President Barack Obama will set the course for drawing down the war in Afghanistan tomorrow, when he is expected to announce plans to remove around 10,000 American troops in less than a year.
In a prime-time address from the White House, Mr Obama is likely to outline a phased withdrawal that will send 5,000 troops home this summer and an additional 5,000 by winter or spring 2012, according to a senior US defence official.
That timeline could allow military commanders to keep high troop levels in Afghanistan for two more crucial fighting seasons.
But the cuts expected this year may not be substantial enough to satisfy some in Congress and a war-weary public.
The president reached his decision a week after receiving a range of options from General David Petraeus, the top US and Nato commander in Afghanistan.
Mr Obama is also weighing a timeline for bringing home the remaining 20,000 of the 30,000 "surge" troops he ordered to Afghanistan as part of his December 2009 decision to send reinforcements to reverse the Taliban's battlefield momentum. The withdrawals would put the US on a path toward giving Afghans control of their security by 2014 and ultimately shifting the US military from a combat role to a mission focused on training and supporting Afghan forces.
At least 1,522 members of the US military have died in Afghanistan since the 2001 invasion.
About 100,000 US troops are in the country, three times as many as when Mr Obama took office. Even by drawing down the 30,000 reinforcements, there still will be great uncertainty about how long the remaining 70,000 troops would stay there, although the US and its allies have set December 31, 2014, as a target date for ending the combat mission in Afghanistan.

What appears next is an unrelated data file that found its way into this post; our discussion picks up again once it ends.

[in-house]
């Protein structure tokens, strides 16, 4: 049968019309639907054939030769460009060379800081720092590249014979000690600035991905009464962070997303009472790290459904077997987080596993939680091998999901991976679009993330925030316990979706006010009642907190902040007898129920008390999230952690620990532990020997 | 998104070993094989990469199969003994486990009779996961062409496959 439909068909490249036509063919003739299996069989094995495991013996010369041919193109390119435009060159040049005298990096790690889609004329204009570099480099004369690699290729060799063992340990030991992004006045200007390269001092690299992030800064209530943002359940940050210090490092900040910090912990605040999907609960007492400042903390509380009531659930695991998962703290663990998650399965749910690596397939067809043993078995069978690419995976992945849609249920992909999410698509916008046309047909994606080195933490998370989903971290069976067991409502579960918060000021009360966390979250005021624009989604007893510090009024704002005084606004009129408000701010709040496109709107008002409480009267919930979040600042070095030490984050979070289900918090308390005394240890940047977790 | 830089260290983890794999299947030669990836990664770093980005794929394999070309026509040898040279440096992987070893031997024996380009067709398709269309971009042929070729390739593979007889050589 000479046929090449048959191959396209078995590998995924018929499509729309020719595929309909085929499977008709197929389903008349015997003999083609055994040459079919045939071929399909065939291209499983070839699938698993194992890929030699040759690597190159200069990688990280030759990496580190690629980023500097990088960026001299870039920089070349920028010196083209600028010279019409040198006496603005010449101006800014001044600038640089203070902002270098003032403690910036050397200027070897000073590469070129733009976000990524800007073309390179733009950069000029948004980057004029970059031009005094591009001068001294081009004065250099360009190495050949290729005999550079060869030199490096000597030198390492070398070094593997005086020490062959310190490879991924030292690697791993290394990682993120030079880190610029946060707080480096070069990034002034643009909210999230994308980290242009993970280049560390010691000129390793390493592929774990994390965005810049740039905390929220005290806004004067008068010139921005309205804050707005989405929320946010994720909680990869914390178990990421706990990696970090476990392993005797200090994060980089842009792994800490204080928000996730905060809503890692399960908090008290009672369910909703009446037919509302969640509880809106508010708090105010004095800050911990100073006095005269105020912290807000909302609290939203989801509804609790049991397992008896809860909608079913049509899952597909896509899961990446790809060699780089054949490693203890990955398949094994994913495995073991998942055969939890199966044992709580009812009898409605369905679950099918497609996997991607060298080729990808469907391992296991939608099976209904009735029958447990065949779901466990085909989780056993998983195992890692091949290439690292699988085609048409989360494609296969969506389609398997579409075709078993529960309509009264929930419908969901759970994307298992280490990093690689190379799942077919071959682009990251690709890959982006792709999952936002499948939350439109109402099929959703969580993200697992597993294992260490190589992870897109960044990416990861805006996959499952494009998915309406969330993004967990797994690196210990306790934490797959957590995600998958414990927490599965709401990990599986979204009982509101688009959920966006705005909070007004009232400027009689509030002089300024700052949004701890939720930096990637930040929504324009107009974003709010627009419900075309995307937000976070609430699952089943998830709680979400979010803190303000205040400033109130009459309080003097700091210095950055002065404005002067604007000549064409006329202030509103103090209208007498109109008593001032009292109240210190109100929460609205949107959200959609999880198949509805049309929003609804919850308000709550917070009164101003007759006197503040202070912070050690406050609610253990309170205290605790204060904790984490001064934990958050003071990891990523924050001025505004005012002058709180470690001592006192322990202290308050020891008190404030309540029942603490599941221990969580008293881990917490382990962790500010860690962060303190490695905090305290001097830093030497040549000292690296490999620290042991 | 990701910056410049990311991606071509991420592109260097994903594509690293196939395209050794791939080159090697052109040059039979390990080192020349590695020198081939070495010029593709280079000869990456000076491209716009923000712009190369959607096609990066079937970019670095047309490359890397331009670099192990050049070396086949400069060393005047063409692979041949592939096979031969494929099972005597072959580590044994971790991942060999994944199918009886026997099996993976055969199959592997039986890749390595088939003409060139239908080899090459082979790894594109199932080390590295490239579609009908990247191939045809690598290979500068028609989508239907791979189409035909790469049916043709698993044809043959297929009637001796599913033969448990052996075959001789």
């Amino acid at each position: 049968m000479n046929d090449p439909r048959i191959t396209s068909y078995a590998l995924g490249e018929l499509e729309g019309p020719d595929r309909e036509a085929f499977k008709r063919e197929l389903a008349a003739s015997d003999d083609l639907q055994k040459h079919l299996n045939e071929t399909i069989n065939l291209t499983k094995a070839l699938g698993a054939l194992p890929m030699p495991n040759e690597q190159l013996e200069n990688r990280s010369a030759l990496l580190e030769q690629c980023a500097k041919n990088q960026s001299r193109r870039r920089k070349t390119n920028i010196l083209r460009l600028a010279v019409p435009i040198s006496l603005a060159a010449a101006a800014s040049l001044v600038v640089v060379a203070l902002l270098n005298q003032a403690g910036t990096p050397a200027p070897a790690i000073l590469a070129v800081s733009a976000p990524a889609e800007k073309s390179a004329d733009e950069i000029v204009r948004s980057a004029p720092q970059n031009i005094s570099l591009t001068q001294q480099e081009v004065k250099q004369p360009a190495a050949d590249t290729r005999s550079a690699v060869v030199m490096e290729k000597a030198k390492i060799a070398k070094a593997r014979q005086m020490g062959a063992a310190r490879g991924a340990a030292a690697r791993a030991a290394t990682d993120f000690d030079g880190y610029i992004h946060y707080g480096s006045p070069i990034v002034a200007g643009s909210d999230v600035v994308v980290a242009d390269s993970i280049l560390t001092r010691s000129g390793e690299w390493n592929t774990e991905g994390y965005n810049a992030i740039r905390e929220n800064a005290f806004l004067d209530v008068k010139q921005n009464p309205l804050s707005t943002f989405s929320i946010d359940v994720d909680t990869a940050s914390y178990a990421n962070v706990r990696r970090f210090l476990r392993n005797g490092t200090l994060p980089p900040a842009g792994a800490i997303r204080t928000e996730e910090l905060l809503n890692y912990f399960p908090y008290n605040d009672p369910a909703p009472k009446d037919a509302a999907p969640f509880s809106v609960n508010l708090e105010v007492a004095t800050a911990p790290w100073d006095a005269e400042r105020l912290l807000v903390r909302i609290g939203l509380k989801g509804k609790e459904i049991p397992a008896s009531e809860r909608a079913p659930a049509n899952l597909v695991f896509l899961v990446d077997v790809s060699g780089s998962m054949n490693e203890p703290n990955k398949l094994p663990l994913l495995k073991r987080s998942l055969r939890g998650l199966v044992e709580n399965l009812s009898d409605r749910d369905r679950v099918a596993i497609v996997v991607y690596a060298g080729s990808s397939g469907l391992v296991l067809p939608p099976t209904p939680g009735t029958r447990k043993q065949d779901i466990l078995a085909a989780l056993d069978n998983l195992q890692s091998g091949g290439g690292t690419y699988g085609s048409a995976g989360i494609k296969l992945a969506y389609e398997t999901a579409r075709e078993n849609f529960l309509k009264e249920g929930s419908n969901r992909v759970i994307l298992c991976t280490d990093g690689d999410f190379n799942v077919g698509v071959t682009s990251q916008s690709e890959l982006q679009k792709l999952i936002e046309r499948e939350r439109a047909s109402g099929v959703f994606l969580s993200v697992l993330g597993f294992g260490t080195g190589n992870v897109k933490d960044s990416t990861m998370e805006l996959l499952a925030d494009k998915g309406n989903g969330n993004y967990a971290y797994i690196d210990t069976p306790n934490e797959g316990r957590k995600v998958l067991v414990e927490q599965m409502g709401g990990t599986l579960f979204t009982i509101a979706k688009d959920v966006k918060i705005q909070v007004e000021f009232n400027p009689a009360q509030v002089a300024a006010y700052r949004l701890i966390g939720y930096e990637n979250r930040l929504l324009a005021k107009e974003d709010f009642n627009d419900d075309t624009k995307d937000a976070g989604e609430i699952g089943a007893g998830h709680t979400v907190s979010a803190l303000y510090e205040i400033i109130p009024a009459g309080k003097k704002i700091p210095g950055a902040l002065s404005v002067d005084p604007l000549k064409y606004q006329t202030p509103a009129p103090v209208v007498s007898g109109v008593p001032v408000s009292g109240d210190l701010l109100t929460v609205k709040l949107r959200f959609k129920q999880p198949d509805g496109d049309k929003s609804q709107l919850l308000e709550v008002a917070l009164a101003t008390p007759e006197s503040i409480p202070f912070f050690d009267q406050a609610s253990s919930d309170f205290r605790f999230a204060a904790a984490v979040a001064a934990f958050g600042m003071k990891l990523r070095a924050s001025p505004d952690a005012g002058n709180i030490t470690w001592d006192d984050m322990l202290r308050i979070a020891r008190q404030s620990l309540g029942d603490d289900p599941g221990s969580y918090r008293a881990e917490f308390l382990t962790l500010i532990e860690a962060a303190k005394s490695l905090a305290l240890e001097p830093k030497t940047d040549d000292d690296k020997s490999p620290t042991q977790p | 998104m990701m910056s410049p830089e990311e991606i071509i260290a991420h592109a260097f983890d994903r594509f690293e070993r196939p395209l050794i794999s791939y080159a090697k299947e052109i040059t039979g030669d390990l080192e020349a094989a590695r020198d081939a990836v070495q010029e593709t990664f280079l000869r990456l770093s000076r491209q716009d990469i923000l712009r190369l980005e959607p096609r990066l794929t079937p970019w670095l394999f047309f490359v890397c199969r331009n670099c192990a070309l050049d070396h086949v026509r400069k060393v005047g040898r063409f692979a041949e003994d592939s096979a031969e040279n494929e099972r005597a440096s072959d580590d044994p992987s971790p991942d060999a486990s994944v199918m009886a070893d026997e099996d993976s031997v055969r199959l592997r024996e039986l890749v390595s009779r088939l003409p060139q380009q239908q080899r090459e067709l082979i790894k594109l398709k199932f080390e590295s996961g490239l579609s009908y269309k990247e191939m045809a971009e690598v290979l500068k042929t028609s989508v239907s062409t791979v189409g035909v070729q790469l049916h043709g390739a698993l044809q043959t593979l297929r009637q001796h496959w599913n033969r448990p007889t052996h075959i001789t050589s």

Afghan security forces and judicial institutions are expected to take up many aspects of the counterinsurgency fight by establishing the rule of law and respect for government institutions.
In recent speeches, Afghan President Hamid Karzai has criticised American forces, suggesting his ally is in danger of becoming an occupying force. He has even threatened action against international forces that conduct airstrikes and has accused allies of undermining and corrupting his government.
The transition to full Afghan control will begin in earnest on July 20 in five provincial capital cities and two provinces. The provincial capitals identified for transition are Lashkar Gah in Helmand province, plus capitals from provinces in the west, east and north and most of Kabul, the nation's capital. The largely peaceful northern provinces of Bamyan and Panjshir will also start to transition to Afghan control.Reuse content